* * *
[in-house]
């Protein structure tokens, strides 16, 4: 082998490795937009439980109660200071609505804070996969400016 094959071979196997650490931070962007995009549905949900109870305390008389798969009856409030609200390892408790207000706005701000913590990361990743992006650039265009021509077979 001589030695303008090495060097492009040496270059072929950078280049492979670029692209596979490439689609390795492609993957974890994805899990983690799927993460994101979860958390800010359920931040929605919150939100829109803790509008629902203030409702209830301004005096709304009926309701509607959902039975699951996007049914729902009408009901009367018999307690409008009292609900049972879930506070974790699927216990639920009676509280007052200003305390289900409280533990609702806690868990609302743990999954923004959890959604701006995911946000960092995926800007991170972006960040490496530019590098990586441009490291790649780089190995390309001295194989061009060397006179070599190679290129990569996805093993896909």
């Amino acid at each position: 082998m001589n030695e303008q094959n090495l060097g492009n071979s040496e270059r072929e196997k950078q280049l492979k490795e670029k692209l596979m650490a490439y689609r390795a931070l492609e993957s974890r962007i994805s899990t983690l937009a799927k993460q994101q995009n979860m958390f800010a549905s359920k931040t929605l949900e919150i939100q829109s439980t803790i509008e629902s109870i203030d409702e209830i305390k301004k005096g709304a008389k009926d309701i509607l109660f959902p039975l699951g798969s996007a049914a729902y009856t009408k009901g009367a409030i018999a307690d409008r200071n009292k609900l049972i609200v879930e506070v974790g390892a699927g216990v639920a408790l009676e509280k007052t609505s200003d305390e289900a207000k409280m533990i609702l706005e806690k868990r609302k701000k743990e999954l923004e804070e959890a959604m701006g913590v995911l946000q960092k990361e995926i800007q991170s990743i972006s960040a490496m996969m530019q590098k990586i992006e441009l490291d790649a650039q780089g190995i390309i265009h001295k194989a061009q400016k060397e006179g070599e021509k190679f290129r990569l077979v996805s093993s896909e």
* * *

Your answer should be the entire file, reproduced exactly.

[in-house]
């Protein structure tokens, strides 16, 4: 082998490795937009439980109660200071609505804070996969400016 094959071979196997650490931070962007995009549905949900109870305390008389798969009856409030609200390892408790207000706005701000913590990361990743992006650039265009021509077979 001589030695303008090495060097492009040496270059072929950078280049492979670029692209596979490439689609390795492609993957974890994805899990983690799927993460994101979860958390800010359920931040929605919150939100829109803790509008629902203030409702209830301004005096709304009926309701509607959902039975699951996007049914729902009408009901009367018999307690409008009292609900049972879930506070974790699927216990639920009676509280007052200003305390289900409280533990609702806690868990609302743990999954923004959890959604701006995911946000960092995926800007991170972006960040490496530019590098990586441009490291790649780089190995390309001295194989061009060397006179070599190679290129990569996805093993896909």
């Amino acid at each position: 082998m001589n030695e303008q094959n090495l060097g492009n071979s040496e270059r072929e196997k950078q280049l492979k490795e670029k692209l596979m650490a490439y689609r390795a931070l492609e993957s974890r962007i994805s899990t983690l937009a799927k993460q994101q995009n979860m958390f800010a549905s359920k931040t929605l949900e919150i939100q829109s439980t803790i509008e629902s109870i203030d409702e209830i305390k301004k005096g709304a008389k009926d309701i509607l109660f959902p039975l699951g798969s996007a049914a729902y009856t009408k009901g009367a409030i018999a307690d409008r200071n009292k609900l049972i609200v879930e506070v974790g390892a699927g216990v639920a408790l009676e509280k007052t609505s200003d305390e289900a207000k409280m533990i609702l706005e806690k868990r609302k701000k743990e999954l923004e804070e959890a959604m701006g913590v995911l946000q960092k990361e995926i800007q991170s990743i972006s960040a490496m996969m530019q590098k990586i992006e441009l490291d790649a650039q780089g190995i390309i265009h001295k194989a061009q400016k060397e006179g070599e021509k190679f290129r990569l077979v996805s093993s896909e």